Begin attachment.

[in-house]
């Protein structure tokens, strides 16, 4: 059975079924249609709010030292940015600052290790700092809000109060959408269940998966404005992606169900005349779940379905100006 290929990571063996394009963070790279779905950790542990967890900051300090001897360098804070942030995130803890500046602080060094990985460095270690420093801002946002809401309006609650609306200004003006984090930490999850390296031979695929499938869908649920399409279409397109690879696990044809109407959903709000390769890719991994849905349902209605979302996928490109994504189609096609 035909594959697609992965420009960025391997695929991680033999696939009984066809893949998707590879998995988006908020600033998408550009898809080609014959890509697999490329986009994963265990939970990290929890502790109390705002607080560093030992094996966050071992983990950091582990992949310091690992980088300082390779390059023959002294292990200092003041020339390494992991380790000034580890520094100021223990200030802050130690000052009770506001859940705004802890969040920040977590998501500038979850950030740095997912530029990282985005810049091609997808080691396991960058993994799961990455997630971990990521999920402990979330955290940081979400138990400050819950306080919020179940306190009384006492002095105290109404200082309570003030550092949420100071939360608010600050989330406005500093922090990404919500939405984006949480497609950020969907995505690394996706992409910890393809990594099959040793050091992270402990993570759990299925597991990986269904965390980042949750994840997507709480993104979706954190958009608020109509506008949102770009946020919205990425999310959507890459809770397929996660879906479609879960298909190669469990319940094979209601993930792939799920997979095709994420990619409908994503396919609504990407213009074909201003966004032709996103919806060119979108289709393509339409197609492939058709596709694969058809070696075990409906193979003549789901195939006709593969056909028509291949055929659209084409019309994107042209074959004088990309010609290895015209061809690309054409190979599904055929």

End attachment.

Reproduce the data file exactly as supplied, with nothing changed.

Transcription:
[in-house]
């Protein structure tokens, strides 16, 4: 059975079924249609709010030292940015600052290790700092809000109060959408269940998966404005992606169900005349779940379905100006 290929990571063996394009963070790279779905950790542990967890900051300090001897360098804070942030995130803890500046602080060094990985460095270690420093801002946002809401309006609650609306200004003006984090930490999850390296031979695929499938869908649920399409279409397109690879696990044809109407959903709000390769890719991994849905349902209605979302996928490109994504189609096609 035909594959697609992965420009960025391997695929991680033999696939009984066809893949998707590879998995988006908020600033998408550009898809080609014959890509697999490329986009994963265990939970990290929890502790109390705002607080560093030992094996966050071992983990950091582990992949310091690992980088300082390779390059023959002294292990200092003041020339390494992991380790000034580890520094100021223990200030802050130690000052009770506001859940705004802890969040920040977590998501500038979850950030740095997912530029990282985005810049091609997808080691396991960058993994799961990455997630971990990521999920402990979330955290940081979400138990400050819950306080919020179940306190009384006492002095105290109404200082309570003030550092949420100071939360608010600050989330406005500093922090990404919500939405984006949480497609950020969907995505690394996706992409910890393809990594099959040793050091992270402990993570759990299925597991990986269904965390980042949750994840997507709480993104979706954190958009608020109509506008949102770009946020919205990425999310959507890459809770397929996660879906479609879960298909190669469990319940094979209601993930792939799920997979095709994420990619409908994503396919609504990407213009074909201003966004032709996103919806060119979108289709393509339409197609492939058709596709694969058809070696075990409906193979003549789901195939006709593969056909028509291949055929659209084409019309994107042209074959004088990309010609290895015209061809690309054409190979599904055929």